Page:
Difference between revisions of "Migrate FOG"
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= Step 2 - Migrating images & database =
= Step 2 - Migrating images & database =
== Using NFS ==
== Using NFS ==
Revision as of 02:39, 13 January 2017
This article explains how to move FOG Settings & images from an old box to a new box. This is more safe and sure than attempting an OS upgrade, which is risky and might leave you with a broken server. It's more safe and more sure because we know exactly what to move over and how to do it. But if you upgrade your OS and it doesn't work, we have no idea what broke or how to fix it without days of exhaustive troubleshooting that may or may not lead to a solution.
Step 1 - Building the new server
The first step in this process is building a new FOG server using the latest version of your chosen Linux distribution. I would recommend CentOS or Debian. Go through the normal steps of setting up the OS. do not create a user called fog - it will cause you nothing but pain later on. If you're installing Debian or Ubuntu, name the user "tech" or "Administrator" or whatever your first name is, like "Bob". If you're using CentOS or Fedora or RHEL, no extra user is necessary, just set a good root password. Name the server fog-server if possible, and set a static IP or create a DHCP reservation for the server. After an IP is set, use your DNS server and create an 'A' record for the server's name and IP. To install FOG, follow an appropriate installation manual or the Upgrade to trunk article.
Step 2 - Migrating images & database
Related article: Migrate images manually
Because the new FOG Server provides an NFS share, this is the easiest approach. This method is also uniform across the different distributions. This approach also works whether the old FOG Server's web interface is functional or not.
Via Terminal or SSH on the old FOG server, mount the new fog server's /images/dev directory to a local directory on the old server called /new. Where x.x.x.x is the new fog server's IP address.
mkdir /new mount /new x.x.x.x:/images/dev
We will export the database and move the export to the new server. This is performed on the old FOG Server. There are a few different examples of how to do this below, depending on if you're using a password or not, and how MySQL is configured. One of them will work for you.
#No password. mysqldump -D fog > /new/fogdb.sql #Password with root user. mysqldump -D fog -u root -p > /new/fogdb.sql #No password, localhost. mysqldump -D fog -h localhost > /new/fogdb.sql #No password, local loopback. mysqldump -D fog -h 127.0.0.1 > /new/fogdb.sql #Password with localhost. mysqldump -D fog -h localhost -u root -p > /new/fogdb.sql #Password with local loopback. mysqldump -D fog -h 127.0.0.1 -u root -p > /new/fogdb.sql
Now to move over the images. Again, this is performed on the old FOG server. The more images you have, the longer the below command will take to execute.
copy -r /images/* /new
Via Terminal or SSH on the new FOG server, we now need to import the database. Assuming you followed the above steps for exporting exactly, one of the below methods will work for you. It's important to note that this step will make the new server's web interface credentials the same as whatever the old server's was.
#No password. mysql -D fog < /images/dev/fogdb.sql #Password with root user. mysql -D fog -u root -p < /images/dev/fogdb.sql #No password, localhost. mysql -D fog -h localhost < /images/dev/fogdb.sql #No password, local loopback. mysql -D fog -h 127.0.0.1 < /images/dev/fogdb.sql #Password with localhost. mysql -D fog -h localhost -u root -p < /images/dev/fogdb.sql #Password with local loopback. mysql -D fog -h 127.0.0.1 -u root -p < /images/dev/fogdb.sql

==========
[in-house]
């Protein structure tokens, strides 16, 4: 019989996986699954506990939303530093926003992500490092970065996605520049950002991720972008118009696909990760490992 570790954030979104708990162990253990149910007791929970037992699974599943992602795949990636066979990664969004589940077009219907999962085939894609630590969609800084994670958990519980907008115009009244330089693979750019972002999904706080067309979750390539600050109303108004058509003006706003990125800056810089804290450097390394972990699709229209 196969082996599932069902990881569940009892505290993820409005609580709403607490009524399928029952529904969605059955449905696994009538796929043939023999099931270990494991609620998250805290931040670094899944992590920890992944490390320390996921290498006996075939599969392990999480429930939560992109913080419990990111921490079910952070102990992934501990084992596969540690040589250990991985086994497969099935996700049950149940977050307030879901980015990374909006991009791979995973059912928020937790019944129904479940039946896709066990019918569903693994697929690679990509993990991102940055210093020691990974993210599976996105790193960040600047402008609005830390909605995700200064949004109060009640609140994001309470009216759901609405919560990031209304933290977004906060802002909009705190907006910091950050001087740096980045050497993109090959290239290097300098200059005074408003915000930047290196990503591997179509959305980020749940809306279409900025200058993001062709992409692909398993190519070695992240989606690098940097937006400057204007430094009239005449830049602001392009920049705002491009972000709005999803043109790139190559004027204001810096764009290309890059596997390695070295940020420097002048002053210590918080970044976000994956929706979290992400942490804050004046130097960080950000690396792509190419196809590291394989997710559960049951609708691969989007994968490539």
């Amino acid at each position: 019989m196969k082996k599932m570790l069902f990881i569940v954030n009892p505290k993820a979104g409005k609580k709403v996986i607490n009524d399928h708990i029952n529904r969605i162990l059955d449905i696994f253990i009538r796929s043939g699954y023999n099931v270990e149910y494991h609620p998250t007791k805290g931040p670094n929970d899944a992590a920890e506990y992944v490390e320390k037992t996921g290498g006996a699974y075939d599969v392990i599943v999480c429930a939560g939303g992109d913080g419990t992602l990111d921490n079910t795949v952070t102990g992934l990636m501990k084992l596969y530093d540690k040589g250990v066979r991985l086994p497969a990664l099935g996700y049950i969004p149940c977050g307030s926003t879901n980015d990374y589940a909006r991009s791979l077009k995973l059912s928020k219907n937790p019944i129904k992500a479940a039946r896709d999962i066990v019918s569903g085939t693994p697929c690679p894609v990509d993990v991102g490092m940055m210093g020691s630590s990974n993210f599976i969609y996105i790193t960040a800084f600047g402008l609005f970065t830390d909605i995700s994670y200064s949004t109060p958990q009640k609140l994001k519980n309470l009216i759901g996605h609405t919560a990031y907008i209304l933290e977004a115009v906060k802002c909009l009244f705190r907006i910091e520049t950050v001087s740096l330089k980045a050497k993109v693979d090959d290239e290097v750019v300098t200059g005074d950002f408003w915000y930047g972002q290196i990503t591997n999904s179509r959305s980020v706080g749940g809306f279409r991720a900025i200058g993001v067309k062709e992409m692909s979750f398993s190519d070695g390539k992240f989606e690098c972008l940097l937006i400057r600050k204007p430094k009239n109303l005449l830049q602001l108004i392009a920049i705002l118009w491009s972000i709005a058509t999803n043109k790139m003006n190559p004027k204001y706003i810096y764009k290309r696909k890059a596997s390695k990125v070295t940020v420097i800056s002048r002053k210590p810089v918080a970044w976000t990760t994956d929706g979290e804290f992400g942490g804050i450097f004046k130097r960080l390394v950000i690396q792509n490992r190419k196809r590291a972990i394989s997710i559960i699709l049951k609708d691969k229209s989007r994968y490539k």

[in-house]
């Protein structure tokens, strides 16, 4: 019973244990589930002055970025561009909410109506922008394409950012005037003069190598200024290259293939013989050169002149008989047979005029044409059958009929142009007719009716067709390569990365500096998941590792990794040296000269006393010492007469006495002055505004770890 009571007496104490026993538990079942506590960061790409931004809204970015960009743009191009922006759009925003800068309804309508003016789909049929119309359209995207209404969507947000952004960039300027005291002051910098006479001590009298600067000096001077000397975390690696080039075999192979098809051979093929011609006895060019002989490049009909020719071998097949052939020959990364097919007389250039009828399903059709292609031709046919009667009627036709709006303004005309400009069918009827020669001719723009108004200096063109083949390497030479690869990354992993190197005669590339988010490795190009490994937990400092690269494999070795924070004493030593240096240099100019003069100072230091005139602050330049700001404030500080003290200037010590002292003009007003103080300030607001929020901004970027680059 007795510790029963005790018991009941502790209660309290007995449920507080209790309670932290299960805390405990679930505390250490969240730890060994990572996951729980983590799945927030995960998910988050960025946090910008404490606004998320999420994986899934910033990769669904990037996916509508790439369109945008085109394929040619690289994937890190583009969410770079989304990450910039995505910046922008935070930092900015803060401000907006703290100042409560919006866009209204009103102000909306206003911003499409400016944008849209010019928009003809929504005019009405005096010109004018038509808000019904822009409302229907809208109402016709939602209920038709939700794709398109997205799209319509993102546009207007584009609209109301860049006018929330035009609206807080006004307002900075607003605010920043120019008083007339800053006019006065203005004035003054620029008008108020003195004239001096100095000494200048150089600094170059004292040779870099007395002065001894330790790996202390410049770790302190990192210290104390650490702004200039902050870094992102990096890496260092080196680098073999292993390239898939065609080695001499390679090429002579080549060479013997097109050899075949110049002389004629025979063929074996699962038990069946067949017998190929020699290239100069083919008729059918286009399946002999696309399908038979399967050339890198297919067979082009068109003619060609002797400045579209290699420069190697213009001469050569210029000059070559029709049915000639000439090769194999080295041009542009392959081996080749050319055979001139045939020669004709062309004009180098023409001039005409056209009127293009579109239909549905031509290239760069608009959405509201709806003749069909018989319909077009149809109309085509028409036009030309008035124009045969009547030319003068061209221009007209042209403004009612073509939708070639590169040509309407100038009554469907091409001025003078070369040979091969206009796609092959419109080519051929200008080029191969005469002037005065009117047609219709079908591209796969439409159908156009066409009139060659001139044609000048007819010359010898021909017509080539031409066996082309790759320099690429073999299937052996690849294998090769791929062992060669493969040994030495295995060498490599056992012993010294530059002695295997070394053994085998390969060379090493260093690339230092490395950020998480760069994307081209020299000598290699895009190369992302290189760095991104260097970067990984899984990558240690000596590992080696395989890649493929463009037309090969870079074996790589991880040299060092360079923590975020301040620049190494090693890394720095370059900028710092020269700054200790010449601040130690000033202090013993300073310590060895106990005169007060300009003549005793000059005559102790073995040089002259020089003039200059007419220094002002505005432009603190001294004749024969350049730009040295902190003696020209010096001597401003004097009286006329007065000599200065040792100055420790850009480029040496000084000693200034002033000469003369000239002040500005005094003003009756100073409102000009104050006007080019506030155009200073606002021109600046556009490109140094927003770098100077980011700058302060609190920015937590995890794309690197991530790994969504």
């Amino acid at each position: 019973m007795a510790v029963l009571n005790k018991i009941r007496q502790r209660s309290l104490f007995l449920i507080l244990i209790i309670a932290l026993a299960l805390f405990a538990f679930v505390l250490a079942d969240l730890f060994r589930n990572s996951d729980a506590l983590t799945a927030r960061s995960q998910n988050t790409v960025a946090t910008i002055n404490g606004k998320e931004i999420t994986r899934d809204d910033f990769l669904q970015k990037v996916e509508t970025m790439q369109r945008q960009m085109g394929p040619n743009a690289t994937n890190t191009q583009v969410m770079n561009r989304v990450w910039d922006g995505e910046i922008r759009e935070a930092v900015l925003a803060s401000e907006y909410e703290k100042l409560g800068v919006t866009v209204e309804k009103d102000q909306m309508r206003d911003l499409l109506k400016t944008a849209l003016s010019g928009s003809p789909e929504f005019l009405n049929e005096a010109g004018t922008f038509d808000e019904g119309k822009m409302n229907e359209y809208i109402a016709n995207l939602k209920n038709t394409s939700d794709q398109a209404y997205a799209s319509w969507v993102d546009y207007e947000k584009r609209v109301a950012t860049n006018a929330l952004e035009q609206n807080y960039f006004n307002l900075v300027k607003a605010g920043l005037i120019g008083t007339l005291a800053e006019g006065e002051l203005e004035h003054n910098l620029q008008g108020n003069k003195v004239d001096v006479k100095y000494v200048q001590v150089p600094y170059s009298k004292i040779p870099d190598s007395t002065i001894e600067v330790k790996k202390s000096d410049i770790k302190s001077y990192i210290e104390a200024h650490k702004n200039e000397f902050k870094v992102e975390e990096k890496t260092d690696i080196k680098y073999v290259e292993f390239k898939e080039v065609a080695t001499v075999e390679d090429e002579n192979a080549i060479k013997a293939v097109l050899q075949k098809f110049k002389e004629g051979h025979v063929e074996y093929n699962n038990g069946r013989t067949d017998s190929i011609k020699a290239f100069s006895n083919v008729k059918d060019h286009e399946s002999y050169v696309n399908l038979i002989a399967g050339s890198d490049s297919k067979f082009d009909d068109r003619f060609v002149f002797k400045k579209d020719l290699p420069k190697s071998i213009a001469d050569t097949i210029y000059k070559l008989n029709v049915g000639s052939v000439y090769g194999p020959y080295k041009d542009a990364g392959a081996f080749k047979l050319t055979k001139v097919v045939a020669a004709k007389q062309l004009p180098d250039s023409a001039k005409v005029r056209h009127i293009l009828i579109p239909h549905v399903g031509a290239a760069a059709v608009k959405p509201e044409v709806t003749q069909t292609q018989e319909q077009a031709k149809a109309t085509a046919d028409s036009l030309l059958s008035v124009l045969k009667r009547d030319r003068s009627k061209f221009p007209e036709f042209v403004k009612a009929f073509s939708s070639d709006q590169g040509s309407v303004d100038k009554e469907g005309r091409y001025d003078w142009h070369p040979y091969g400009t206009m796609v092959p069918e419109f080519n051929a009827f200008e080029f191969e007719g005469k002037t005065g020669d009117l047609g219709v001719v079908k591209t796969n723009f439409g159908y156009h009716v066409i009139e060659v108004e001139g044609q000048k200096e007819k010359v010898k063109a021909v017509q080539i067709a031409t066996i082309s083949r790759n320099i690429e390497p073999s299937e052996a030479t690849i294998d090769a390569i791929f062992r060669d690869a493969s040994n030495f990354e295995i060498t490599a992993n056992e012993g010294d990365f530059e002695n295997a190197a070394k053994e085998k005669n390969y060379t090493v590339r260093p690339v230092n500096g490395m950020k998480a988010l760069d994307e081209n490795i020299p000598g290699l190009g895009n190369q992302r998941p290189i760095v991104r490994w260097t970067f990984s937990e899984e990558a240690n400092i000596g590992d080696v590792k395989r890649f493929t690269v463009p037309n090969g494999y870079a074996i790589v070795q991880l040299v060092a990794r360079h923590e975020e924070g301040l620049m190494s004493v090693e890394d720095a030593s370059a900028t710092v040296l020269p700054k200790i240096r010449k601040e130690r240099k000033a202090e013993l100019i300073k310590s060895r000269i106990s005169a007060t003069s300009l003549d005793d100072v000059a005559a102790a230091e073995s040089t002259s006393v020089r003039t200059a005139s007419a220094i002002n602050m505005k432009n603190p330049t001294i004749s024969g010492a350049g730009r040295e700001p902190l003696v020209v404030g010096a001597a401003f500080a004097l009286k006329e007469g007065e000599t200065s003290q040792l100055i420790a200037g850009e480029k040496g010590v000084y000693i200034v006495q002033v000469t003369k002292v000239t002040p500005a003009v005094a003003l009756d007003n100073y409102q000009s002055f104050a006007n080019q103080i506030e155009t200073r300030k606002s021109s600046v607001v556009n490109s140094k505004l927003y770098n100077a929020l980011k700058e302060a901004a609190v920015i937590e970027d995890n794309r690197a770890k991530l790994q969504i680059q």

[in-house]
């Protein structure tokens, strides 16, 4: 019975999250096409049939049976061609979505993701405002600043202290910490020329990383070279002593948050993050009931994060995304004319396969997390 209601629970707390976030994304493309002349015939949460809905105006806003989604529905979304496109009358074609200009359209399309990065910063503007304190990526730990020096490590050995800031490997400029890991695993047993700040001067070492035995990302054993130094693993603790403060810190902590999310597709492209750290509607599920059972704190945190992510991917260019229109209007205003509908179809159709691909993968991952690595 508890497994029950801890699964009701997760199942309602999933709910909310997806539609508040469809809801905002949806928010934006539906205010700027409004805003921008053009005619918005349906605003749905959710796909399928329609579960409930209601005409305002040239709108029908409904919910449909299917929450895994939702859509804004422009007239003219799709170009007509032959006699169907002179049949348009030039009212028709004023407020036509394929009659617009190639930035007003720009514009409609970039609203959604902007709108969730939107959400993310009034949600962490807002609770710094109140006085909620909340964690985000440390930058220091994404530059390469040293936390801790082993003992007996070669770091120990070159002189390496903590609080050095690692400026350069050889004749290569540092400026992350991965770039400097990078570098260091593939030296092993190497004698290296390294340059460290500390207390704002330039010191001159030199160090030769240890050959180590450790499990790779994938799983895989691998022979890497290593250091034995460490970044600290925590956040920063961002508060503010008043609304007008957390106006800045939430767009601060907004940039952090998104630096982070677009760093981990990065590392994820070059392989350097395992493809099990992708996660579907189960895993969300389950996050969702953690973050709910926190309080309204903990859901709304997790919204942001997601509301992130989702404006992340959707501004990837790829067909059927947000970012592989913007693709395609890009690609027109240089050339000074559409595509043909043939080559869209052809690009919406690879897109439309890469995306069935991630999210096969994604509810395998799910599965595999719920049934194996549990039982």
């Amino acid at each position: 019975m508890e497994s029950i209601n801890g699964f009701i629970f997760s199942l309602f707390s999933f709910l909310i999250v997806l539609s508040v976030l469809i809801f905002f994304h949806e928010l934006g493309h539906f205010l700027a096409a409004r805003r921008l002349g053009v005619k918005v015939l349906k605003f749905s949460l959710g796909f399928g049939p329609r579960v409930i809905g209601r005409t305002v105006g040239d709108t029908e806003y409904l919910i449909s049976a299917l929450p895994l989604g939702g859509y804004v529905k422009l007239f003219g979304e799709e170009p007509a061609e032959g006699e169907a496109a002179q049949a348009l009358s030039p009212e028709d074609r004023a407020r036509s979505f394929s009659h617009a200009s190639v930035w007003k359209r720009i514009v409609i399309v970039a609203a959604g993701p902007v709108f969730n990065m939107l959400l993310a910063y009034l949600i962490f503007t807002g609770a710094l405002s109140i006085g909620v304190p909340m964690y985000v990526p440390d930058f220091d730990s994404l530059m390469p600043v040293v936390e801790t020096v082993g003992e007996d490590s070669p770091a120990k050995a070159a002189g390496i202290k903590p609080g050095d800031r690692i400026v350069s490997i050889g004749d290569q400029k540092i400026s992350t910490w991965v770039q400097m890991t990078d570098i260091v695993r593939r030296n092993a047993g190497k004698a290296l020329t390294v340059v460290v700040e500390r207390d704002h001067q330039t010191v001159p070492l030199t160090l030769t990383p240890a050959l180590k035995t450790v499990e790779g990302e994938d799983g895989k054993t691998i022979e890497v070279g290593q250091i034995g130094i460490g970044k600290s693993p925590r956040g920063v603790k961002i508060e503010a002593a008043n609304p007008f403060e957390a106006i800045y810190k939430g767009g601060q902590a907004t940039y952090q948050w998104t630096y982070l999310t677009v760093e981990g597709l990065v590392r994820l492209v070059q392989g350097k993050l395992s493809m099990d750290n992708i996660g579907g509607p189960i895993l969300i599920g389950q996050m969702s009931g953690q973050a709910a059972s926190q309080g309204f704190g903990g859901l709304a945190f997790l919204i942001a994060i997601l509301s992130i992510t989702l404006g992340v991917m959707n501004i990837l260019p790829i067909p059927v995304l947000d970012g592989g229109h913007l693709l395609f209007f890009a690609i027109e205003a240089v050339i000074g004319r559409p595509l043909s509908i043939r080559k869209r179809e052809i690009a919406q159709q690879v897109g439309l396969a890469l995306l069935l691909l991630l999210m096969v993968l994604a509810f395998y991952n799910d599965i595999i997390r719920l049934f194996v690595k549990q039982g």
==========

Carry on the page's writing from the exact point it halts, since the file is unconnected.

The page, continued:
After the database is successfully imported, you should delete the old file or move it. This is done on the new server. Here's the command to delete it:
rm -f /images/dev/fogdb.sql
This step is performed on the new FOG server. In this step we're simply moving the images to where they are supposed to be and setting the correct permissions. This step assumes that your new server's images directory is in the default location and you followed the above steps for moving them over exactly.
mv /images/dev/* /images chown -R fog:root /images chmod -R 777 /images
Step 3 - Only for FOG 1.3.0+ to 1.3.0+
Because of the security model of FOG 1.3.0+ and the new FOG Client, without the proper CA and ssl certificates present on the new fog server, any currently deployed hosts with the new FOG Client installed will ignore the new server and not accept commands from it. This is by design.
In order to maintain control of existing hosts that have existing new FOG Clients installed or existing images that have the new FOG Client built into them, you must copy this directory from the old server to the new server:
If you followed the NFS instructions in Step 2 and have not shutdown or rebooted your old fog server since then, you can use the mount that should still be there. The below steps are performed on the old FOG server.
Copy the directory to a temporary location first. I would suggest /root
cp -R /opt/fog/snapins/ssl /new
On the new FOG Server, delete the existing ssl directory and then move the old ssl directory to the proper location, and then set permissions.
rm -rf /opt/fog/snapins/ssl mv /images/dev/ssl /opt/fog/snapins #Fedora, CentOS, and RHEL users should use this command to set permissions: chown -R fog:apache /opt/fog/snapins/ssl #Debian, Ubuntu, and Ubuntu variants should use this command to set permissions: chown -R fog:www-data /opt/fog/snapins/ssl
To complete the ssl migration, on the new FOG Server, re-run the fog installer that you used in Step 1.